What makes it so interesting is that they're right about things far more than they're wrong. The Feb. 7 post reports in detail about how the New York Times is handling its coverage on the unfolding Toyota recall scandal. "But what these stories have failed to show is that the NYT been consistently late to report on details of the unfolding scandal," according to the NYTPicker. The blog also details how the New York Times' coverage -- published later than other news outlets -- seems very similar to stories published earlier by the Los Angeles Times, among others.
The Jan. 31 blog post outlines how a "puff piece" Sunday New York Times profile by Andrew Martin on "Richard Eitelberg, the founder and president of Hartsko, a company that lends money to small businesses to tide them over on pending purchase orders," was missing one important fact -- that the subject had pled guilty in May 2003 to felony charges of computer intrusion. "Did Martin had access to information about the case of 'USA vs. Eitelberg' -- which pops up as the lead item in a Google search of 'Richard Eitelberg' -- and choose not to include it, or did the reporter simply fail to adequately research his profile subject? There's been no comment yet from New York Times spokeswoman Diane McNulty and New York Times business editor Larry Ingrassia to NYTPicker on the story.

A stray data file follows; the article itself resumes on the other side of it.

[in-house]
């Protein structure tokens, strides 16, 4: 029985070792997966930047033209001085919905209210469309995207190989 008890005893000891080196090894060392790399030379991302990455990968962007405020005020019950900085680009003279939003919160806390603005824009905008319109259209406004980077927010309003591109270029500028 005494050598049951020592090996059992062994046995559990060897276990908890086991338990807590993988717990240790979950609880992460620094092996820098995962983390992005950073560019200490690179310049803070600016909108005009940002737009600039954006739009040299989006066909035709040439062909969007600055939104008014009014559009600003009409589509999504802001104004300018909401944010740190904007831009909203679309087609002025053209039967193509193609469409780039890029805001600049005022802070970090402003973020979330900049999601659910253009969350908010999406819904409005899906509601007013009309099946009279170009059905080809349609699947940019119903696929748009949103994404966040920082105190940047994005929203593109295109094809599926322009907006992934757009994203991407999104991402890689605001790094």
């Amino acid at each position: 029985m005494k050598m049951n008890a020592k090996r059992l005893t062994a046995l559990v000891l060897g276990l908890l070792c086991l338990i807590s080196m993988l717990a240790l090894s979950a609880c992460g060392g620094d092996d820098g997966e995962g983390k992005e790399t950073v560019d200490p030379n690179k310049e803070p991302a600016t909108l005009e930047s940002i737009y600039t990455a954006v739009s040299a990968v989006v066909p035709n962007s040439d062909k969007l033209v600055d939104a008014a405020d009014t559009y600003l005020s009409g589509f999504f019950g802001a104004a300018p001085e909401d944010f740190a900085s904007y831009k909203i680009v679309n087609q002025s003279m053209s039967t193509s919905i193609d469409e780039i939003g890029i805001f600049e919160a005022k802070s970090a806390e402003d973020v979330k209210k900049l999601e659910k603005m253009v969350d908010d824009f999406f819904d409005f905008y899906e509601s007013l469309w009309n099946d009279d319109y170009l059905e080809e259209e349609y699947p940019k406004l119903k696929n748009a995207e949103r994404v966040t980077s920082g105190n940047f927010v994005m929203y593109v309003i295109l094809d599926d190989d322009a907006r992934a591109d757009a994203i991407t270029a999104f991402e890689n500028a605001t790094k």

But the New York Times did respond to a Dec. 27 post that blasted regular freelance contributor Prof. Mary Tripsas, a business-management expert and member of the Harvard Business School faculty. Tripsas, who studies and writes about customer innovation, wrote a glowing piece on 3M on that very topic. The problem was, noted NYTPicker, Tripsas didn't mention that she and other researchers were flown to St. Paul, Minn., for a visit and picked up the tab on their travel and accommodations, which violates the newspaper's rules. NYTPicker's Jan. 3 post reported that Tripsas was fired, with New York Times Public Editor Clark Hoyt writing a column calling the situation "an embarrassment" and acknowledging NYTPicker's revelation. The newspaper also issued an editor's note about the situation.
But I also like the fact that NYTPicker is ready to admit when it's wrong, which happened in a Jan. 20 post about the New York Times pay meter story. It will also praise New York Times reporters on their good work, which was the case on the paper's coverage of Haiti in a Jan. 15 post.
The New York Times, like most newspapers, has had to carry out layoffs on the editorial side as it tries to balance keeping its place as one of the world's premier newspapers against the face of continued drops in advertising. It's inevitable that things will fall through the cracks at newspapers, and wecan be sure that blogs like NYTPicker -- unheard of only five years ago, will continue to grow and expand their watchdog role.